As the leaves change, so do our playlists — why not pack them full of new music from your favorite queer artists? Billboard Pride is proud to present the latest edition of First Out, our weekly roundup of some of the best new music releases from LGBTQ artists.0
From Rina Sawayama’s therapeutic new album to Fletcher’s incisive debut LP, check out just a few of our favorite releases from this week below:
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Rina Sawayama, Hold the Girl
Trauma is a tricky thing — no matter how fast you run from it, it’s going to catch up with you. So instead of running, Rina Sawayama embraces it head-on with Hold the Girl, her stunning sophomore effort. Written like notes from a prolonged therapy session, Sawayama’s interest in experimentation remains fully intact on the new LP, as she swings between pseudo-country bangers (“This Hell”), pop power ballads (“Phantom”) and rock-fused anthems of angst (“Hurricanes”), Sawayama strips her soul bare and invites you to see her at her most vulnerable — and naturally, it’s a triumph.
Fletcher, Girl of My Dreams
Much has been said, both here and on the vast interwebs, about Fletcher in recent weeks; with the immediate and controversial success of “Becky’s So Hot,” the 28-year-old singer songwriter has become an avatar of queer chaos. But the star’s debut album Girl of My Dreams ultimately shows how her discourse-spurning hit is just one piece of a fluid, psychosocial narrative surrounding healing. While the fabulous album contains plenty of other obstinate pop kiss-offs (“Guess We Lied,” “Birthday Girl”), it also devotes itself to interrogating seemingly self-inflicted anguish (“Serial Heartbreaker”), learning from your mistakes (“I Think I’m Growing”), and ultimately learning to take yourself as you are (“For Cari”). Girl of My Dreams never attempts to brush Fletcher’s idiosyncrasies or imperfections; it instead revels in them.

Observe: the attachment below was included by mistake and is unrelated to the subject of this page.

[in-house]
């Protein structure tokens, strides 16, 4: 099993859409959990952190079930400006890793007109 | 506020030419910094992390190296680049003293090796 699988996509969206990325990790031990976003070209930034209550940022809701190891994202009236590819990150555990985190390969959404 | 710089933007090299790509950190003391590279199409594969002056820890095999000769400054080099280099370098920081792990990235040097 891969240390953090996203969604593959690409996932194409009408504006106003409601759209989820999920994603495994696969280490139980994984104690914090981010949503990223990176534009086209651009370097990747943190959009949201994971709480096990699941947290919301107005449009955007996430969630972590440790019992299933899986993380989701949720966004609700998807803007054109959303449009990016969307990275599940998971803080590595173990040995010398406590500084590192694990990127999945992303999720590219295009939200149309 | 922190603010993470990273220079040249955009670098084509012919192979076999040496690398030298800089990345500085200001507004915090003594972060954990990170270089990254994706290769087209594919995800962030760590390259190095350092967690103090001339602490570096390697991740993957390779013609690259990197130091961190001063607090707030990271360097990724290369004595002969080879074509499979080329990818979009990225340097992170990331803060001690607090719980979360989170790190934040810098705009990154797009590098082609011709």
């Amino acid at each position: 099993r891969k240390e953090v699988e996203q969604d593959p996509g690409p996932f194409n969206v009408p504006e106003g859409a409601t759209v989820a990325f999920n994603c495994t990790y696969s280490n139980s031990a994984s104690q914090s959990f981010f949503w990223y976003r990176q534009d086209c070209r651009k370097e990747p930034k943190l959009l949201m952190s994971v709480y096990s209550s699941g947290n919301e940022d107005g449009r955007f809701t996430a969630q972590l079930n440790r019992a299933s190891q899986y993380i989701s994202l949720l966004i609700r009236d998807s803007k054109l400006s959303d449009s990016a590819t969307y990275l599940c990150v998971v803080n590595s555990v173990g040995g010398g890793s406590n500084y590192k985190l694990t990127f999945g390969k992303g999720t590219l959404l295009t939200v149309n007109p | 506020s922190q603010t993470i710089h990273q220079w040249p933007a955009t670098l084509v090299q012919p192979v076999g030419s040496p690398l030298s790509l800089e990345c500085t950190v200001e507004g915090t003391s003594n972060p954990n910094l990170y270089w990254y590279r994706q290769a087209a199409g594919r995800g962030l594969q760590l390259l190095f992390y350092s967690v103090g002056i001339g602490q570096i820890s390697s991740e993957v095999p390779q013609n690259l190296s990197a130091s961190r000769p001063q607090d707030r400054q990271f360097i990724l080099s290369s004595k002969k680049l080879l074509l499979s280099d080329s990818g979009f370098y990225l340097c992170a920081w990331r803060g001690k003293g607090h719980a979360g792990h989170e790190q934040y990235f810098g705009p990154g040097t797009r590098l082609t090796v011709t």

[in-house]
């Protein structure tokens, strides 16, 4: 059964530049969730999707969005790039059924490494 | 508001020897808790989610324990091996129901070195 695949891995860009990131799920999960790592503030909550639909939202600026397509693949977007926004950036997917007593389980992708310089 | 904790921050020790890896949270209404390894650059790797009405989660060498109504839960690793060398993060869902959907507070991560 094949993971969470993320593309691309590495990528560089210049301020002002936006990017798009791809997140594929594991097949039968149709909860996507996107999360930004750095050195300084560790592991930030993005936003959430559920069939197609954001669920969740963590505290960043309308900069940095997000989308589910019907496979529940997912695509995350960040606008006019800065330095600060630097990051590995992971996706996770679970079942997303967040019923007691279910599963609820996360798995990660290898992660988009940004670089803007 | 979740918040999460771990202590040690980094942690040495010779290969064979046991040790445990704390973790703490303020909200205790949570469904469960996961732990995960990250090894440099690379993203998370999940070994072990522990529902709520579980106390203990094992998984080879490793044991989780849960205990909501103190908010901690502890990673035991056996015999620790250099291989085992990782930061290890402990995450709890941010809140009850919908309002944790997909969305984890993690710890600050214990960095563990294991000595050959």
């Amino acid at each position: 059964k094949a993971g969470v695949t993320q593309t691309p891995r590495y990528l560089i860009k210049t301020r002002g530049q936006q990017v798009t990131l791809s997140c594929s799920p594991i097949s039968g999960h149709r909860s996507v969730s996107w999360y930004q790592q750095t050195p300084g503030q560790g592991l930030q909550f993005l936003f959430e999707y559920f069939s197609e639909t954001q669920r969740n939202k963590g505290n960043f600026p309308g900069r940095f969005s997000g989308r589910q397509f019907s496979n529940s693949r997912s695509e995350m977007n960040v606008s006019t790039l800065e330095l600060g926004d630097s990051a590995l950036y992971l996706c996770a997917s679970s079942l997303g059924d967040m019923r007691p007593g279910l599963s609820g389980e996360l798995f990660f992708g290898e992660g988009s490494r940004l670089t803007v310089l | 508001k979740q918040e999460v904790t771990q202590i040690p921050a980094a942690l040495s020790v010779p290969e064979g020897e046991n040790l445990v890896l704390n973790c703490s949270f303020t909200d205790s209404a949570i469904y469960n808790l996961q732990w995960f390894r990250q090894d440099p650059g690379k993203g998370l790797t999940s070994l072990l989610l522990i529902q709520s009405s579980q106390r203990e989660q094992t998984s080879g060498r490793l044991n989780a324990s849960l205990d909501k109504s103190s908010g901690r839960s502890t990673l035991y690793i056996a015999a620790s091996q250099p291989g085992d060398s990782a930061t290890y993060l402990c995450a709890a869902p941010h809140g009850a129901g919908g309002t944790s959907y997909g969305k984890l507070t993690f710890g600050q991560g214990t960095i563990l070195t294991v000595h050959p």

Kelela, “Washed Away”
The world has been utterly lacking in the delicate, elysian vibes of Kelela’s music for the last five years. But this week, the R&B singer-songwriter is ready to transport you back into her world with “Washed Away,” a fluid, moving new single in which the star trades any and all beats for pure bliss. With a stacked set of synth chords slowly accompanying her, Kelela’s voice occupies a front-and-center spot as she riffs and runs for her life, before offering poetic lyrics like “the hope, the longing, fade away, blurry-eyed.” She may have promised that “bangers are on the way,” but we’re happy to simply live in Kelela’s utopia again.
Mykki Blanco, “Pink Diamond Bezel”
Since the outset of their career, Mykki Blanco has always managed to be an artist who defies expectations. But their latest release “Pink Diamond Bezel” compounds the very concept of expectations into an abstract concept, which it then tosses out the window. This rap-meets-psych-rock-meets-R&B jam is Blanco at their most sonically cerebral, while the lyrics see them engaging in a welcome bit of flirtation and attitude. It’s yet another faultless track in the star’s excellent repertoire.
Chloe Moriondo, “Cdbaby<3”
Toxic relationships have never sounded quite so sweet. On their latest single “Cdbaby<3,” Chloe Moriondo establishes herself as the lovesick main character, pining after some handsome love who they can’t get out of their head. But as the glitchy, undeterred song progresses, the words turn slightly more sour, as she begins to recognize bad patterns in her flame’s behavior. But none of that stops the music from spinning you into a trance, as Moriondo coos on the chorus, “Cdbaby, think I’m going crazy/ All you do is play me lately.”
Daya, In Between Dreams
Romanticizing your every day life can be a blessing and a curse, as pop singer Daya explores on her long-awaited new EP In Between Dreams. Whether she’s singing about pretending to make up with an ex (“See You in My Dreams”) or trying to catch the interest of someone she’s got her eyes on with a slice of escapism, (“New Romantics”), the singer-songwriter enfuses the whole album with a dreamy, flowing dance-pop vibe that will have you blissing out in no time.
Maggie Lindemann, Suckerpunch
Pop-punk revivalists, rejoice — Maggie Lindemann is here to bless you with a brand new album that is perhaps the most faithful to the original genre. On Suckerpunch, the rising star establishes her rebellious voice early with blaring guitars and bravado, as she sings about a “straight” girl who wants to be with her (“She Knows It”), exes who won’t stop drunk-dialing her (“Phases”), and detractors who can’t seem to keep her name out of their mouths (“Cages”). It’s a tour-de-force not only for Lindemann, but for a genre mid-revitalization.